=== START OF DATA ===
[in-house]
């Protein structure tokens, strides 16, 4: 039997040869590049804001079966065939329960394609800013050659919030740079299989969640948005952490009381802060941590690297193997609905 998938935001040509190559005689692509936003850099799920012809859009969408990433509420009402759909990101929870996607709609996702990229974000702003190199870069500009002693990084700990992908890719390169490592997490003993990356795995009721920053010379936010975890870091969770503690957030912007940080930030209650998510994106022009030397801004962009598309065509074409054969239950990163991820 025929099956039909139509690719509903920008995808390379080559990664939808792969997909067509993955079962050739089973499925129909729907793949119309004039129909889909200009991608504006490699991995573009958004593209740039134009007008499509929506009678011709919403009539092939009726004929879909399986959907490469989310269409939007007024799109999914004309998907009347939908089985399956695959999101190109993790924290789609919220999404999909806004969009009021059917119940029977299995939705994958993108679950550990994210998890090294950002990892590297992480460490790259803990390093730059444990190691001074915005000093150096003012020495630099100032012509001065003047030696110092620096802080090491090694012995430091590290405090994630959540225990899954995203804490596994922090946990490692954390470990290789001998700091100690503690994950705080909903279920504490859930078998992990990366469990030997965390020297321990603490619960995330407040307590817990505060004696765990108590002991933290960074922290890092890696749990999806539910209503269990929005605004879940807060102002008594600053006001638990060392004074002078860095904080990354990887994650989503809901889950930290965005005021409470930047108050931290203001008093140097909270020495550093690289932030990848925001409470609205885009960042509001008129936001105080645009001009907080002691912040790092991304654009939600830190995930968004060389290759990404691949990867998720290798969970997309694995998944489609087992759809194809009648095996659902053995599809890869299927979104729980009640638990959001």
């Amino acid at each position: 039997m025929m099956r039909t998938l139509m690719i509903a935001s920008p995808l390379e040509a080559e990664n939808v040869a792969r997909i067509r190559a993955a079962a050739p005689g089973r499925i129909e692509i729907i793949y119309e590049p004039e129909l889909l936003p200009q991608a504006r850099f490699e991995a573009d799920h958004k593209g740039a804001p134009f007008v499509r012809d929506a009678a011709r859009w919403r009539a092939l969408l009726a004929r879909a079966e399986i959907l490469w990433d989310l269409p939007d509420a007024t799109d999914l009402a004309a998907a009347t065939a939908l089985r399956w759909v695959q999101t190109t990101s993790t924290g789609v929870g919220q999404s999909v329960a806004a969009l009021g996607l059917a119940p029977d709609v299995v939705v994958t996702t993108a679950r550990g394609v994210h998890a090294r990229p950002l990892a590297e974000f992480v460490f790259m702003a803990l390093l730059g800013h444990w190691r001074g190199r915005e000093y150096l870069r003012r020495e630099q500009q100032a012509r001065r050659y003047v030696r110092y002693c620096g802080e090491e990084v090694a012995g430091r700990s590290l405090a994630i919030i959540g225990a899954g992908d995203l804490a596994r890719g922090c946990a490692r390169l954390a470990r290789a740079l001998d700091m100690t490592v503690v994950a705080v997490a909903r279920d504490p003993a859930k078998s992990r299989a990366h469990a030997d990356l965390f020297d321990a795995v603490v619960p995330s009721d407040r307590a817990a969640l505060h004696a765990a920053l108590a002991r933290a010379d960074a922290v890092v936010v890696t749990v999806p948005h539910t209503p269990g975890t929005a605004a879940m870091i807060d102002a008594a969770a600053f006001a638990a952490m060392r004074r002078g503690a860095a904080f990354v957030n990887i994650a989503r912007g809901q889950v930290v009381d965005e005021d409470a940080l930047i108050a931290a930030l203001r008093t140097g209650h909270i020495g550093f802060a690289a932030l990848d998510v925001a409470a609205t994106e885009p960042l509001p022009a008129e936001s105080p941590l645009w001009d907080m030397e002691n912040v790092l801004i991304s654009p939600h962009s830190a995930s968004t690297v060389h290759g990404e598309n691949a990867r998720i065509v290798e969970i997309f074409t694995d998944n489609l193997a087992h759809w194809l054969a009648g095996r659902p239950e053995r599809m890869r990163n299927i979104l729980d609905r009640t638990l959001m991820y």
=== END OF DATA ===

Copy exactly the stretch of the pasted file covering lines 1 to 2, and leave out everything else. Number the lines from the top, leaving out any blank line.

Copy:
[in-house]
């Protein structure tokens, strides 16, 4: 039997040869590049804001079966065939329960394609800013050659919030740079299989969640948005952490009381802060941590690297193997609905 998938935001040509190559005689692509936003850099799920012809859009969408990433509420009402759909990101929870996607709609996702990229974000702003190199870069500009002693990084700990992908890719390169490592997490003993990356795995009721920053010379936010975890870091969770503690957030912007940080930030209650998510994106022009030397801004962009598309065509074409054969239950990163991820 025929099956039909139509690719509903920008995808390379080559990664939808792969997909067509993955079962050739089973499925129909729907793949119309004039129909889909200009991608504006490699991995573009958004593209740039134009007008499509929506009678011709919403009539092939009726004929879909399986959907490469989310269409939007007024799109999914004309998907009347939908089985399956695959999101190109993790924290789609919220999404999909806004969009009021059917119940029977299995939705994958993108679950550990994210998890090294950002990892590297992480460490790259803990390093730059444990190691001074915005000093150096003012020495630099100032012509001065003047030696110092620096802080090491090694012995430091590290405090994630959540225990899954995203804490596994922090946990490692954390470990290789001998700091100690503690994950705080909903279920504490859930078998992990990366469990030997965390020297321990603490619960995330407040307590817990505060004696765990108590002991933290960074922290890092890696749990999806539910209503269990929005605004879940807060102002008594600053006001638990060392004074002078860095904080990354990887994650989503809901889950930290965005005021409470930047108050931290203001008093140097909270020495550093690289932030990848925001409470609205885009960042509001008129936001105080645009001009907080002691912040790092991304654009939600830190995930968004060389290759990404691949990867998720290798969970997309694995998944489609087992759809194809009648095996659902053995599809890869299927979104729980009640638990959001």